If you've been listening to Zu throughout their 10-year rise, you know they are liable to mutate into new, adventurous versions of themselves on each record. This album showcases an advanced leap in song-writing; their finest work thus far.Carboniferous is just their third full-length, but they've collaborated on up to fifteen records and splits. To call them "jazz" at this point proves you're reaching for a description that used to work. Even back then, it was a stretch. When it comes to labeling music, I'm more like Aldous Huxley, who said that "any attempt to reproduce these musical statements in our own words is necessarily doomed to failure." Music as exciting as Zu's cannot be captured in the medium of the written word. It's a mystery to be lived.
Monday, February 23, 2009
Sunday, February 8, 2009
Read my entire review on The Silent Ballet.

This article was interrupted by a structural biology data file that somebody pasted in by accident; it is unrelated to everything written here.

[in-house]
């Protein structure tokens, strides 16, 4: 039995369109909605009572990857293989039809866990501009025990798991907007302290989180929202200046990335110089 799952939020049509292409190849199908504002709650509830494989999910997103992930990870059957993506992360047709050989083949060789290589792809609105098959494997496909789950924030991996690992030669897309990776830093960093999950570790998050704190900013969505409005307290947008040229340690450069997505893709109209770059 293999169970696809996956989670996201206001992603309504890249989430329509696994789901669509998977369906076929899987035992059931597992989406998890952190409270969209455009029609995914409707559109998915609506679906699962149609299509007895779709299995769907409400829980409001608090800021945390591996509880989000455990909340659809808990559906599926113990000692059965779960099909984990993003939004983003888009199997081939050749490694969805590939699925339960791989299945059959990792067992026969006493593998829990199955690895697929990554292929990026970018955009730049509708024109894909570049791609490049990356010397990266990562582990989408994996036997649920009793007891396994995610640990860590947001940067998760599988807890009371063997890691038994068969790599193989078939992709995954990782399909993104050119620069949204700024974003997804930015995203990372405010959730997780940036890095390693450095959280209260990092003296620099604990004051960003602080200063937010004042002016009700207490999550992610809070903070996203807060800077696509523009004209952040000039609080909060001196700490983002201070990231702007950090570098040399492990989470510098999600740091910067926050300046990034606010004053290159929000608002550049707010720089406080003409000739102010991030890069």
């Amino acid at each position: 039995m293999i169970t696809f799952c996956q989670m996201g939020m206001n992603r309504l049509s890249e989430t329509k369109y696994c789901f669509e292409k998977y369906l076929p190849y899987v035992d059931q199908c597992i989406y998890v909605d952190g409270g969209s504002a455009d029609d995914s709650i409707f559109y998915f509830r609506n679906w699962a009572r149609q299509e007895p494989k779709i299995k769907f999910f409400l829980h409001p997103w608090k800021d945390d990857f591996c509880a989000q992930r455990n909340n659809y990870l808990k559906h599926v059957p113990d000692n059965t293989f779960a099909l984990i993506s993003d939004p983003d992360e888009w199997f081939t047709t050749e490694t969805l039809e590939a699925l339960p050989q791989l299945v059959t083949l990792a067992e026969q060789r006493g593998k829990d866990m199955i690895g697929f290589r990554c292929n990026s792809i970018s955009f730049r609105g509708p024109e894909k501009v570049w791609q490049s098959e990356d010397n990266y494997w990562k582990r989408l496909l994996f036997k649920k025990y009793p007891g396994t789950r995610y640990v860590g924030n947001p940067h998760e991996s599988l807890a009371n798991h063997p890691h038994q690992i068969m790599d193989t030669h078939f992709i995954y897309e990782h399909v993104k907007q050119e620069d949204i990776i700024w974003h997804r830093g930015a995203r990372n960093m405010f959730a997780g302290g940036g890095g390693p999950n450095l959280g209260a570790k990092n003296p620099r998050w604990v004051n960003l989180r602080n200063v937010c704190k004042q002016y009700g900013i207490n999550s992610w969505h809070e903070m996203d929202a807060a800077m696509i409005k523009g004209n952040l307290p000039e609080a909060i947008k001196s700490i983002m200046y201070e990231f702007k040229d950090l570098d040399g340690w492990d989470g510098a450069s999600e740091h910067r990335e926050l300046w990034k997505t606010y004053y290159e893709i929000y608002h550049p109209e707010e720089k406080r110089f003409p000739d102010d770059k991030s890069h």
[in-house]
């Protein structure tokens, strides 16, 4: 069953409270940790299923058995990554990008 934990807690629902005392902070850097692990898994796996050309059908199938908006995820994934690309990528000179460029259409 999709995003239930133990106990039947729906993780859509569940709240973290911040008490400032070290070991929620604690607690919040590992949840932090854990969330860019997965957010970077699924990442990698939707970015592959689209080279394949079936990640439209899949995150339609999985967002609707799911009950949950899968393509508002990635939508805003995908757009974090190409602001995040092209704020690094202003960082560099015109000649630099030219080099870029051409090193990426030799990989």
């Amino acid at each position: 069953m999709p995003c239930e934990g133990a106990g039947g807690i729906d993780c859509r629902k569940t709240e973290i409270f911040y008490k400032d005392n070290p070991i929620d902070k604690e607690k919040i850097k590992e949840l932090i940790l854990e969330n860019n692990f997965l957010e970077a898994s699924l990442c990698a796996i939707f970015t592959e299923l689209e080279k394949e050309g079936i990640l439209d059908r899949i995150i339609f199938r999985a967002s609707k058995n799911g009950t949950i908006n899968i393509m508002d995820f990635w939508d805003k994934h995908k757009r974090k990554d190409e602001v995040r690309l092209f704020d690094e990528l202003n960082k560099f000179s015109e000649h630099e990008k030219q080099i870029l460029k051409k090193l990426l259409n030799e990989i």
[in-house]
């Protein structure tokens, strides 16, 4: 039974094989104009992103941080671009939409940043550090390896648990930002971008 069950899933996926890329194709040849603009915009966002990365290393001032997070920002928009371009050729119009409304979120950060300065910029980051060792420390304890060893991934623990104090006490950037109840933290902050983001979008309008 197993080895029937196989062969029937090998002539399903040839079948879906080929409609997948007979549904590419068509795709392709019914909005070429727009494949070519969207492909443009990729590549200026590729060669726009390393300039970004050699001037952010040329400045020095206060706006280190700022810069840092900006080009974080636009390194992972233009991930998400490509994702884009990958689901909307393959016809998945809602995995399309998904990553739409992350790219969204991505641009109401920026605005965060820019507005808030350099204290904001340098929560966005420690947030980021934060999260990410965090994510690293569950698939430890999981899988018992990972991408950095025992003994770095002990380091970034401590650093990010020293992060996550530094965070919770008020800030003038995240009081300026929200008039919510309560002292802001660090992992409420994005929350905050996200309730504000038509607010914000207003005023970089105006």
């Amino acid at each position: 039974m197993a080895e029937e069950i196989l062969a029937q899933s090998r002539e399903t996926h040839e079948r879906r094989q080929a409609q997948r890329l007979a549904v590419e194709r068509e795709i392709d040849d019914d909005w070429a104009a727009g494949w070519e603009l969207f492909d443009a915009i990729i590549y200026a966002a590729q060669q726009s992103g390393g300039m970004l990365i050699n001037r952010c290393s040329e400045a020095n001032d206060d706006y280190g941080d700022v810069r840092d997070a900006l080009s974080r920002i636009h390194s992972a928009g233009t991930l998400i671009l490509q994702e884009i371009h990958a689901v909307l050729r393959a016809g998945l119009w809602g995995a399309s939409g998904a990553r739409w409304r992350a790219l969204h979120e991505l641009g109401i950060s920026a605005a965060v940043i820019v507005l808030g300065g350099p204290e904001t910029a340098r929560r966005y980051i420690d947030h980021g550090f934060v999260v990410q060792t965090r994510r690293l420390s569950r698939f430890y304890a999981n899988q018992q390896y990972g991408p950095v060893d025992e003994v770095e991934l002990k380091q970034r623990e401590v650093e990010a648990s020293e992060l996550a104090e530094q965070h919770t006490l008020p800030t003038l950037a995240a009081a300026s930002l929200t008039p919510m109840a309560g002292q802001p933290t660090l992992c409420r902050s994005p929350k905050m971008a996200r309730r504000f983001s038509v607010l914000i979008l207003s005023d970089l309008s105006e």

The guitar sounds Malcolm creates are as varied as an ecosystem. For being a bit on the strange side of things, the music is refreshingly relaxing, much like watching a fire. The songs on Leather and Lacy are much in the style of Malcolm's album Hung on Campbell Kneale's (of Birchville Cat Motelfame) Celebrate Psi Phenomenon label. For someone to appreciate jazz and express that appreciation in this way astounds me. I've never heard jazz that sounded like this. I've never arrived at an understanding that remotely resembles what Greg Malcolm has done with these songs. They've become dirges for a distant future, when our civilization has transformed into something simpler. Percussive dialings, shimmery scrapings, clean melodies, musty desert wind. It's all so strange and wonderful, emotional and timeless. This is wise and magical stuff. Pull up a log and lean in.